David Kano
2 years ago
David Kano 2 years ago

You could transport your pulps is in small bags, sized to the assay. If the assayer has to use all of the material provided, segregation, whether a result of vibration in transit or shaking the sample bag and scooping material from the bag or combination of all three - is less likely to be a problem. Doing this will take time and some extra sample bags, as the assayer will want some spare material on hand.

The comment regarding shaking a sample bag, is one to look out for, I have seen this done in the past.

The point on scooping directly from the mill bowl is good, I have seen tests which show more variance to the high side from material taken lower in the bowl.

I agree that using a rotary sampling device is correct ( caveat, panacea effect ) , however added to any segregation from milling , some segregation may occur at the point of transfer from the mill bowl to the RSD hopper. There may also be some segregation in the hopper during feeding and in the vibratory feeder tray if so equipped.

If segregation, concentrates the particles of interest in one area of the sample, the sampling device will have to take multiple cuts/scoops from the segregated particles in this same area to achieve a sample fit for purpose.

If more cuts are needed, the rotating sampling device must be operated using a very slow feed rate. This may be acceptable for test work, but more of a challenge if you want every sample in a busy lab, to be taken using an RSD.

The other comment regarding photo's of segregation in crushed materials is important because observing segregation at this point can give us a basic understanding of the problem. Looking into the sample tray of a laboratory crusher during operation while crushing a piece of drill core with a large quartz vein is interesting.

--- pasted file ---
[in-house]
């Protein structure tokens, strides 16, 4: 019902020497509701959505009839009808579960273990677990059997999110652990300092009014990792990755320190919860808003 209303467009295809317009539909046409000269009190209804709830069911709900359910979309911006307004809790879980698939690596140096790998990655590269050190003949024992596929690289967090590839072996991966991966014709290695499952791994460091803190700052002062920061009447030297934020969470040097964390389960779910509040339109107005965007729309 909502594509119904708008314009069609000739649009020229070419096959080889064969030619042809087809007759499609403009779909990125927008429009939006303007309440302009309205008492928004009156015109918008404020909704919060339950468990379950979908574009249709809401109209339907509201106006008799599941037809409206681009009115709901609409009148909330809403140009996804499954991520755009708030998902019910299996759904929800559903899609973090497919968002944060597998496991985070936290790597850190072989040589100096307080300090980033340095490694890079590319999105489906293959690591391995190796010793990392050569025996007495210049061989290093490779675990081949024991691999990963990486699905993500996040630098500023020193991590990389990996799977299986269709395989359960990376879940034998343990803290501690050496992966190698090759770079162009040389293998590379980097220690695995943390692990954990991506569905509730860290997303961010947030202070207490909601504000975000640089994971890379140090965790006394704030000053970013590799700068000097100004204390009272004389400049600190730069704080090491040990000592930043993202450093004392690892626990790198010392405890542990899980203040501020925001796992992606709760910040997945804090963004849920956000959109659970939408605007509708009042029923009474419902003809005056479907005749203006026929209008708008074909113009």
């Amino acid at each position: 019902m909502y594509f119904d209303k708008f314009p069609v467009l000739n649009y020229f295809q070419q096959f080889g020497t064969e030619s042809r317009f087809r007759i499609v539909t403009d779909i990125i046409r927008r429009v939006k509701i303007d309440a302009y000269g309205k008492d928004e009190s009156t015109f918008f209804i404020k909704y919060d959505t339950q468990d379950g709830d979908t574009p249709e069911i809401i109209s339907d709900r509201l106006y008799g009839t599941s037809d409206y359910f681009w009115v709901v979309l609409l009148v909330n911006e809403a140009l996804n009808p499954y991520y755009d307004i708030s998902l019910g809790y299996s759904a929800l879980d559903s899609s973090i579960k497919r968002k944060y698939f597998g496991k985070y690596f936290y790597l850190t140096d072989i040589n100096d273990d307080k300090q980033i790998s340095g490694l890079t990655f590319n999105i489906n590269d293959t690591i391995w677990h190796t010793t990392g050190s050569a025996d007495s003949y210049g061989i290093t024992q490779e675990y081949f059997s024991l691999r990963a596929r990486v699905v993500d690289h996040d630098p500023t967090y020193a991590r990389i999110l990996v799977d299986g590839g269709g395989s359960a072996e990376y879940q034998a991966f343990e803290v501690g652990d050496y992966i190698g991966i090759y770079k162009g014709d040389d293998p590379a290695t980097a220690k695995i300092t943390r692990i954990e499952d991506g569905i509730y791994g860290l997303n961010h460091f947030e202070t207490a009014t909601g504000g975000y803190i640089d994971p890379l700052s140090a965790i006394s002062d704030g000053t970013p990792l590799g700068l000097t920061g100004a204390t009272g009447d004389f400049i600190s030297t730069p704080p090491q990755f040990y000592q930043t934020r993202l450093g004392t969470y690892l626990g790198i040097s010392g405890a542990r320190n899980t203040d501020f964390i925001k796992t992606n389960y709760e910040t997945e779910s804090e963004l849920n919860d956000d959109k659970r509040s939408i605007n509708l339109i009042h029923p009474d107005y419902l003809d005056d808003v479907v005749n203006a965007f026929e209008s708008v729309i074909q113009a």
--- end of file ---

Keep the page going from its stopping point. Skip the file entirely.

Bob Mathias
2 years ago
Bob Mathias 2 years ago

I did a tour of a smelter in Japan about ten years ago to audit sampling of concentrates. I observed that as standard practice, a technician put about 200 grams of pulp into a small sealable paper bag/envelope, then holding the bag in his hand, flicked his wrist briskly 50 times to force the pulp to compact at the bottom of it. For assay purposes he then took a scoop out of the top of the bag. I requested a change to this practice, as I believed that it was prejudicing the final sample selection; forcing the more dense gold particles to the bottom. If the pulverized particles were of different sizes and shapes it might have had the opposite impact. Any thoughts on this? Since we don't know the particle size distribution in the pulp, the sampling bias could have gone either way with this, so requesting the correction was still the appropriate course of action.